Journal of Computational and Applied Mathematics vol:259 issue:A pages:281-293
Computing all eigenvalues of a modest size matrix typically proceeds in two phases. In a first phase, the matrix is transformed to a suitable condensed matrix format, sharing the eigenvalues, and in the second stage the eigenvalues of this condensed matrix are computed. The main purpose of this intermediate matrix is saving valuable computing time. Important subclasses of normal matrices, such as the Hermitian, skew-Hermitian and unitary matrices admit a condensed matrix represented by only O(n) parameters, allowing subsequent low-cost algorithms to compute their eigenvalues. Unfortunately, such a condensed format does not exist for a generic normal matrix.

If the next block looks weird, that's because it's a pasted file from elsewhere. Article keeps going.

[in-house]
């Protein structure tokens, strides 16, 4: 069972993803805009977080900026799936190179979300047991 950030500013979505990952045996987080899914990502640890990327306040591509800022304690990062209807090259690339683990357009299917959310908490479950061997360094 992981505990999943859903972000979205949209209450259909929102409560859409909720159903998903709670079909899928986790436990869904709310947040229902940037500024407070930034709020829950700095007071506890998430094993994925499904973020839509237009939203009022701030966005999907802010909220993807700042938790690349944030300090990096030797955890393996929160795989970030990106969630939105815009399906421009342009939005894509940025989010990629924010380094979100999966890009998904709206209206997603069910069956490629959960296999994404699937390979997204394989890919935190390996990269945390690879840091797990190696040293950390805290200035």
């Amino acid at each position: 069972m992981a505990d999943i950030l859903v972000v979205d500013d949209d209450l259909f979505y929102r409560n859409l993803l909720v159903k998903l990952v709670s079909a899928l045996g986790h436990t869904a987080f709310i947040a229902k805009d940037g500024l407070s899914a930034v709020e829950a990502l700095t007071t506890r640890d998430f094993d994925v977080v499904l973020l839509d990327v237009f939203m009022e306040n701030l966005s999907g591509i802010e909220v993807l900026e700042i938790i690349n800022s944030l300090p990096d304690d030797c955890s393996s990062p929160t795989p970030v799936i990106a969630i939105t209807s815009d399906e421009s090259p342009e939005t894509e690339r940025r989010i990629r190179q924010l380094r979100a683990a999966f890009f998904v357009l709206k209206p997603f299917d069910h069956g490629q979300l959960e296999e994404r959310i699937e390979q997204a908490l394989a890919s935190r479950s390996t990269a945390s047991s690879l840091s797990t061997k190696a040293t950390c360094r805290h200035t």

We will show, under modest constraints, that normal matrices also admit a memory cheap intermediate matrix of tridiagonal complex symmetric form. Moreover, we will propose a general approach for computing the eigenvalues of a normal matrix, exploiting thereby the normal complex symmetric structure. An analysis of the computational cost and numerical experiments with respect to the accuracy of the approach are enclosed. In the second part of the manuscript we will investigate the case of nonsimple singular values and propose a theoretical framework for retrieving the eigenvalues. We will, however, also highlight some numerical difficulties inherent to this approach.